The likelihood of Prime Minister Ferenc Gyurcsány leaving before the approval of the 2009 Budget is on the rise, but is “by no means a done deal yet”, London-based emerging markets analysts said on Monday.
Also in the City, Hungary’s latest set of GDP data has been branded “very disappointing”, with the potential of worse to come. In its daily Emerging Markets research note released in London, Dresdner Kleinwort said that since rejecting the tax plan put forward by Gyurcsány at the end of August, the SzDSz, has not advanced any specific counterproposal. However, the party is increasingly pushing for the departure of Gyurcsány before an agreement can be reached on the 2009 Budget.
The Socialist Party (MSzP) is governing in minority, and relies on the votes of the small liberal party Free Democrates (SzDSz) which left the governing coalition in the spring. The combination of weak growth, limited scope for significant tax cuts and low popularity were creating growing political tensions which could lead to the departure of Gyurcsány or early elections, Dresdner Kleinwort said.
At this stage, “we continue to believe that the probability of early elections remains low but rising as the Free Democrats maintain a hard line on the tax negotiations”. Negotiations between the two parties are likely to continue in coming weeks, at least until it becomes clearer what tax reforms could be acceptable to both, although “this is likely to come at the cost of greater fiscal loosening next year”, Dresdner said. Political uncertainty and growing fiscal risks are negative for the forint, but the MNB (central bank) will maintain “a vigilant stance and tune up the hawkish rhetoric” should the currency begin to depreciate significantly, it added.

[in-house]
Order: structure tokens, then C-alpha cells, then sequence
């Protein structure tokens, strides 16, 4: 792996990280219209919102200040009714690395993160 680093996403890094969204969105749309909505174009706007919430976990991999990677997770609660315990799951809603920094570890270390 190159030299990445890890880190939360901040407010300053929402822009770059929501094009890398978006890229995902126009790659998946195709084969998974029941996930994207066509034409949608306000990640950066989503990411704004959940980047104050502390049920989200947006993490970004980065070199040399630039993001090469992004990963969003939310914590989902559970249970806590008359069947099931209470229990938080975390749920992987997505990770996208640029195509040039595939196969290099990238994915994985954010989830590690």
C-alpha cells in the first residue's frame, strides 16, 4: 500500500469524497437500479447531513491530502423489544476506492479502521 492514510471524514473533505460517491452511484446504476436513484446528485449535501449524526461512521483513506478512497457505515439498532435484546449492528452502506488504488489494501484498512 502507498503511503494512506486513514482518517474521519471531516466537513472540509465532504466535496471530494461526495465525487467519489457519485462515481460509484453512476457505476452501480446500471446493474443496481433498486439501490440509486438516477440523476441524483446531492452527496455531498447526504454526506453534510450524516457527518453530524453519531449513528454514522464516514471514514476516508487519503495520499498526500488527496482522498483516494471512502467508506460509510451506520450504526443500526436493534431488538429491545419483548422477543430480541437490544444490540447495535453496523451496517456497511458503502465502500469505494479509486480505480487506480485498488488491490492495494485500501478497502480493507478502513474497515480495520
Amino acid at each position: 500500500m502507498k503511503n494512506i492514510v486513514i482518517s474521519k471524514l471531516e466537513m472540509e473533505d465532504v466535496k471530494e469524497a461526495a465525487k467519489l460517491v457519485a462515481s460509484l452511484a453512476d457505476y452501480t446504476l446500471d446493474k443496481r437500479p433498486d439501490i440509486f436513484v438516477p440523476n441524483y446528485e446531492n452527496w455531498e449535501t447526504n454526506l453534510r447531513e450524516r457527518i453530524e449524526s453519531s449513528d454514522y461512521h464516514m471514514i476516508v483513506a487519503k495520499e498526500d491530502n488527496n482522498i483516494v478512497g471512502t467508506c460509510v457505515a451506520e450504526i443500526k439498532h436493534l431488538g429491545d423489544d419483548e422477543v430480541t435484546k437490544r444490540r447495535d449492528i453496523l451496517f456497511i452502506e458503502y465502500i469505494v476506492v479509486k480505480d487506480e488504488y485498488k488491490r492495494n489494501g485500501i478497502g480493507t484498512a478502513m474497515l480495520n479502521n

In a separate research note released on Monday in London, financial consultants 4cast said of the latest GDP figures for the Q2 that “it is very hard to be happy about Hungary’s Q2 GDP growth”. The key reason to be worried is not the fact that the preliminary growth figure of 2.2% year-on-year was “watered down” to 2.0% but the fact that the picture ex farming looks “far more disappointing than we had thought and what lies ahead looks even worse”, 4cast said. Ex farming, the headline GDP reading was “somewhere in the 0.5-1.0% range, according to our ex post estimates”.
The strong oil prices have put a big pressure on disposable incomes and domestic demand has been far slower to pick up than expected. Most importantly, however, the “unexpectedly abrupt slowdown” of the euro zone economic activity is what took its toll on the Hungarian industry. In light of the very strong maize crop projections, “we still believe that the already impressive farming output is underestimated in the current GDP statistics and we are looking for a sharper acceleration and upward revisions to past data over the coming quarters”.
Yet, due to the very slow recovery of domestic demand and the massive slowdown in the euro zone economic activity, Hungarian GDP growth ex farming could easily fall to zero in Q3 and/or Q4, though the agriculture will continue to provide “a very sizeable cushion”, 4cast said. (MTI-Econews)